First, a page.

The New York International Antiquarian Book Fair (NYIABF) makes its much anticipated return to the Park Avenue Armory from April 21-24, 2022, for its 62nd edition. Widely considered the world’s finest antiquarian book fair, this year’s NYIABF is thrilled to showcase nearly 200 exhibitors from around the world, continuing its legacy of being a highly international event. Exhibitors will present a vast treasure trove of items: rare books, maps, illuminated manuscripts, incunabula, fine bindings, illustrations, historical documents, rare prints, print ephemera, and more. For more information and for tickets, visit www.nyantiquarianbookfair.com.
Ailey, Alvin. (1931–1989) & de Lavallade, Carmen. (b. 1931) [Rapport, Will]. Blues Suite – Signed Photograph. Original ca. 1960 Will Rapport photograph of the dancers in performance in “Blues Suite” (sometimes also titled “Roots of the Blues”) which launched the Ailey company in 1958 and is often documented as the choreographer’s first masterpiece.
Roach, Max. (1924–2007) & Lincoln, Abbey. (1930–2010). “We Insist!” – Signed LP.
Signed Swedish reissue of the jazz drummer’s 1960 album, “We Insist!” inscribed on the back “For Ken, Max 11/26/80” and also signed at a later date by singer Abbey Lincoln, whose signature is dated 1983. Jazz drummer Max Roach and singer Oscar Brown began work on the “Freedom Now Suite” in early 1960, intending to perform it in 1963 on the 50th anniversary of Emancipation. A recording was released in December of 1960 under the title “We Insist!” The work was consciously and explicitly political, with movements spanning slavery, emancipation, the Civil Rights Movement, and African independence movements. The photograph on the cover evokes the lunch counter sit-ins that were a regular feature of civil rights protests.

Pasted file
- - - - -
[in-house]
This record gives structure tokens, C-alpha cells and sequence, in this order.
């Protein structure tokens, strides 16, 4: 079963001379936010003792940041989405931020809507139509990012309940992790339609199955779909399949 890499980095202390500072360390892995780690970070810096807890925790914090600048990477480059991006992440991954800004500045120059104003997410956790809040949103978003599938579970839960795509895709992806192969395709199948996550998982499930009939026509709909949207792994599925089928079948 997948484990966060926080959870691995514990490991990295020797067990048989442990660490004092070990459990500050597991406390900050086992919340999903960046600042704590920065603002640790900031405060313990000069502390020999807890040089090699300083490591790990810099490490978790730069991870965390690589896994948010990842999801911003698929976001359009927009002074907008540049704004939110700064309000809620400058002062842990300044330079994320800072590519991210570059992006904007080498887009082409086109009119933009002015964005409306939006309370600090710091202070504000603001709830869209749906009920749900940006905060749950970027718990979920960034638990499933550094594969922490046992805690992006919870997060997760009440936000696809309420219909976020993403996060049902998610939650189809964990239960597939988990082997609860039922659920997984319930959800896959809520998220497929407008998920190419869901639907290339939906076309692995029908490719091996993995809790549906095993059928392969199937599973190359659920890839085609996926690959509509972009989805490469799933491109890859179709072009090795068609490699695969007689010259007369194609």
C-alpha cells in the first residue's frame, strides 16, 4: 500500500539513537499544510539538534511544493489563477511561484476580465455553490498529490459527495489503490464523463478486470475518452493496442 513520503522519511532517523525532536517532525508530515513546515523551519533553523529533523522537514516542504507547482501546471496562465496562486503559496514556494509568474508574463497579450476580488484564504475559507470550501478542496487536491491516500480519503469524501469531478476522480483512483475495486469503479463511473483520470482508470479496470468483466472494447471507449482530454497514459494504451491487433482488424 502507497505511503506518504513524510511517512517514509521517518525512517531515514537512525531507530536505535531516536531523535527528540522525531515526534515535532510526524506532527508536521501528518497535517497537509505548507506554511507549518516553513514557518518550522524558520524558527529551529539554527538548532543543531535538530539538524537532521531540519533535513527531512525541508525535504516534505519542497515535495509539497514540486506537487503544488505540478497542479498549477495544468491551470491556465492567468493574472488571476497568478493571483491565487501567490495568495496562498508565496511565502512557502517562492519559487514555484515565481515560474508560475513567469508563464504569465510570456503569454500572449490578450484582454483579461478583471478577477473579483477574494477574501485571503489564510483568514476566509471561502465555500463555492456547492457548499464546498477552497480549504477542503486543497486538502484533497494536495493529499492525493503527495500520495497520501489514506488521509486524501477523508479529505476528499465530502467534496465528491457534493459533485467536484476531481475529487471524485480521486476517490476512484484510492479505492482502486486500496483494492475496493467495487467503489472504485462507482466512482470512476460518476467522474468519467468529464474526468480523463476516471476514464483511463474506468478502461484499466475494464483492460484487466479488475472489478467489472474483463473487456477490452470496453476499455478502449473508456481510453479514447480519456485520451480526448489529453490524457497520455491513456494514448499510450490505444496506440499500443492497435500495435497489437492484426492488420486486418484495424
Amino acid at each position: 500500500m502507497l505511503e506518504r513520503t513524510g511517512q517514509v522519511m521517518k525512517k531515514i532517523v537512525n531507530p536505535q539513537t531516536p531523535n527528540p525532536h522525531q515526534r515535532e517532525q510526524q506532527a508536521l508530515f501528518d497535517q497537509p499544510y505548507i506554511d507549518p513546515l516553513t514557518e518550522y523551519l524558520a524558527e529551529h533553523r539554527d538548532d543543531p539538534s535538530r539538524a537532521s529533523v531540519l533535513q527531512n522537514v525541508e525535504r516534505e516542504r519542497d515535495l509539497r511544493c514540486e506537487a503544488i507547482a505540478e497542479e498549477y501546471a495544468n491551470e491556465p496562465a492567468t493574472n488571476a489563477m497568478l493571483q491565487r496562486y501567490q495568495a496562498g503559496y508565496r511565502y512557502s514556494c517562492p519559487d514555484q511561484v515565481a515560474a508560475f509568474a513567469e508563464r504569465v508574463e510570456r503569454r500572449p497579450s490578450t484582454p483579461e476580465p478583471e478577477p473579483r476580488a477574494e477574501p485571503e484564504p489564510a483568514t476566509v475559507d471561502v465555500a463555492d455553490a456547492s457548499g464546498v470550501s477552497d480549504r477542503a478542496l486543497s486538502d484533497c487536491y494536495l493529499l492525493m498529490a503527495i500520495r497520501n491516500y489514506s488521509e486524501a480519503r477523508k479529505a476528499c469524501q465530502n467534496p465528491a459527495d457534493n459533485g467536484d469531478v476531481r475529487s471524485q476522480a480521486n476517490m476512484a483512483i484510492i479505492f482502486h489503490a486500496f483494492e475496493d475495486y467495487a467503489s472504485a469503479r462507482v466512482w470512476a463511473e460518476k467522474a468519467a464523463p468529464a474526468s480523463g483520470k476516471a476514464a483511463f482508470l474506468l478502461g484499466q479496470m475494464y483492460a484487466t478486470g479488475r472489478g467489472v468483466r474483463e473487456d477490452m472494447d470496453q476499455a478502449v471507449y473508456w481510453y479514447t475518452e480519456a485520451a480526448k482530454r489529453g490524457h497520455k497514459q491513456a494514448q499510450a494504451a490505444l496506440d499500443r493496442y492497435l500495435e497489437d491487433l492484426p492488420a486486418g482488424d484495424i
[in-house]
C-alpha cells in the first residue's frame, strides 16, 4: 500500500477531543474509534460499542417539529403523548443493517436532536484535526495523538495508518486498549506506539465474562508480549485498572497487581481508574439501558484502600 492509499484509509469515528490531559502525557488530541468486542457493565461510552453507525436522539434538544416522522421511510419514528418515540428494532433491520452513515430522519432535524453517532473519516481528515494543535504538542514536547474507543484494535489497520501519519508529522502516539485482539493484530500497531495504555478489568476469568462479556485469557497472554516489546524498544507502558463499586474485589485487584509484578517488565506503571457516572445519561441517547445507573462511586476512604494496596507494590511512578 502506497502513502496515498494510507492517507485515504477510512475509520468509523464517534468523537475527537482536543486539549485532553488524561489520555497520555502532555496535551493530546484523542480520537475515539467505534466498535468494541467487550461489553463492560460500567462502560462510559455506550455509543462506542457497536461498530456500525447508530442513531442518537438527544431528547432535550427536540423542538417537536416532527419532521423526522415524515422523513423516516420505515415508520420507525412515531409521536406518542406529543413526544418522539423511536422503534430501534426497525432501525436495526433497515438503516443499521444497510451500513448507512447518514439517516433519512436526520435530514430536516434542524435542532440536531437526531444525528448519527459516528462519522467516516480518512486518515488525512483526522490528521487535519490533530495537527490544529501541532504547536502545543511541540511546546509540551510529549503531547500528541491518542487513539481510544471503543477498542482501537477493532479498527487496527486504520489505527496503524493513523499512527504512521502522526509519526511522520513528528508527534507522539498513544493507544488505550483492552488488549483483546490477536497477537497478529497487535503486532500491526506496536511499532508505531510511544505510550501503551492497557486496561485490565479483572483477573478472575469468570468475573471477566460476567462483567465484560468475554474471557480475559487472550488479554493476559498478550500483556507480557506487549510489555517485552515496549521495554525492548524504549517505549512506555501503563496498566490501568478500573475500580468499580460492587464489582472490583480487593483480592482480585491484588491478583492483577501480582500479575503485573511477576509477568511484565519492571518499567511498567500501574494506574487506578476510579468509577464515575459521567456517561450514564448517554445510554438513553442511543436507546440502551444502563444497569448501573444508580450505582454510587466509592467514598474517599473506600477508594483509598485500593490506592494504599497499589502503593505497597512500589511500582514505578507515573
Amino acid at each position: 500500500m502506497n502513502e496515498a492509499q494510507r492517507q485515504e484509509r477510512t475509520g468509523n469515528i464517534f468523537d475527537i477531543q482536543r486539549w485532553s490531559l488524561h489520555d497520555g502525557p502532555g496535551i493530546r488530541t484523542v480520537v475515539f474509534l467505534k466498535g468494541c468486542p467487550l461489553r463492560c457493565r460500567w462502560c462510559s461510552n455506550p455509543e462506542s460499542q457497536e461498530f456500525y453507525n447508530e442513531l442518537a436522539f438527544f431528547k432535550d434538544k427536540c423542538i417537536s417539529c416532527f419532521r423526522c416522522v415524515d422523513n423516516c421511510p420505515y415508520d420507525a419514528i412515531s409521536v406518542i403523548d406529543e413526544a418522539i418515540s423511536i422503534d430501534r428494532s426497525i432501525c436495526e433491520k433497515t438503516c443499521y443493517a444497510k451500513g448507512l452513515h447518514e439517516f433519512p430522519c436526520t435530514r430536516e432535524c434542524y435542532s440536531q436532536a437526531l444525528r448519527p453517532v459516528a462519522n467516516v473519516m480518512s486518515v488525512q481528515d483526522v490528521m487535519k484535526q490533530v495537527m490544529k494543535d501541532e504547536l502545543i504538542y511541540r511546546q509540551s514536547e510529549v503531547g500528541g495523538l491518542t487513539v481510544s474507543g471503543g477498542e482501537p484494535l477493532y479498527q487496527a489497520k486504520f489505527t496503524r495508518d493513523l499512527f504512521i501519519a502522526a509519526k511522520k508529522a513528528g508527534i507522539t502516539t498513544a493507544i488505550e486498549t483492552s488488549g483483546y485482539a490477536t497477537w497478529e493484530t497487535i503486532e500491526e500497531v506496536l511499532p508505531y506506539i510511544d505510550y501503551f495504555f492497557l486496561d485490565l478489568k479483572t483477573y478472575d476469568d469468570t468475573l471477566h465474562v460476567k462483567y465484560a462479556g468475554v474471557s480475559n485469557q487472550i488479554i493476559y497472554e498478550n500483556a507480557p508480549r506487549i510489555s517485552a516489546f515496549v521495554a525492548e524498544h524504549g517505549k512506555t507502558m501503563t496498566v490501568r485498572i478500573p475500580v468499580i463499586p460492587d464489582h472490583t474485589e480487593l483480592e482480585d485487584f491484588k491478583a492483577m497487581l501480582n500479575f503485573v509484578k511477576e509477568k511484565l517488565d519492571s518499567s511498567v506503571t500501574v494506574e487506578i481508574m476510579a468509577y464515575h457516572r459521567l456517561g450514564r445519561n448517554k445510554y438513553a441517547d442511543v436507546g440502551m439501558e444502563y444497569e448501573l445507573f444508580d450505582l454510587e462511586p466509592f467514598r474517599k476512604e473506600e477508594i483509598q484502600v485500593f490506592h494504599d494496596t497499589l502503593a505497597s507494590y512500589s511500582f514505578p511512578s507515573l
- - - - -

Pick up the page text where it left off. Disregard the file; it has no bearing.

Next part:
The First Actor of African Descent to Play Othello: A Signed Copy
[Aldridge (Ira).] Barabás (Miklós): Ira Aldridge. African tragedian. Member of the order of Art and Science conferred by his Majesty King William 4th of Prussia and holder of the medal of Leopold and the White Cross etc. A rare, inscribed portrait of the famous actor. Dated Berlin 1861, it is inscribed to “Madame Arline Bach with the best wishes of Ira Aldridge.” Born in New York City, Ira Aldridge (1807-1867) attended the African Free School and opted for a career on the stage rather than the clergy, as his father preferred. While he got his start in the Brown’s Theatre (known as the African Theatre), New York, his prospects were brighter in England and he emigrated in 1824. Aldridge’s debut came the next year in a production of “The Revolt of Suriname” in which he played the enslaved prince Oroonoko. Other roles followed quickly, such as “The Ethiopian,” “The Libertine Defeated,” and “The Negro’s Curse,” which was written for him. For the next seven years he performed under the stage name the “African Roscius.” Importantly, his first performance as Othello was in 1826, making him the first actor of African descent to perform the role.
“Humanity” Cast-Iron Tobacco Box. An English tobacco box bearing the kneeling captive iconography of the abolitionist movement, dating to the mid-19th century.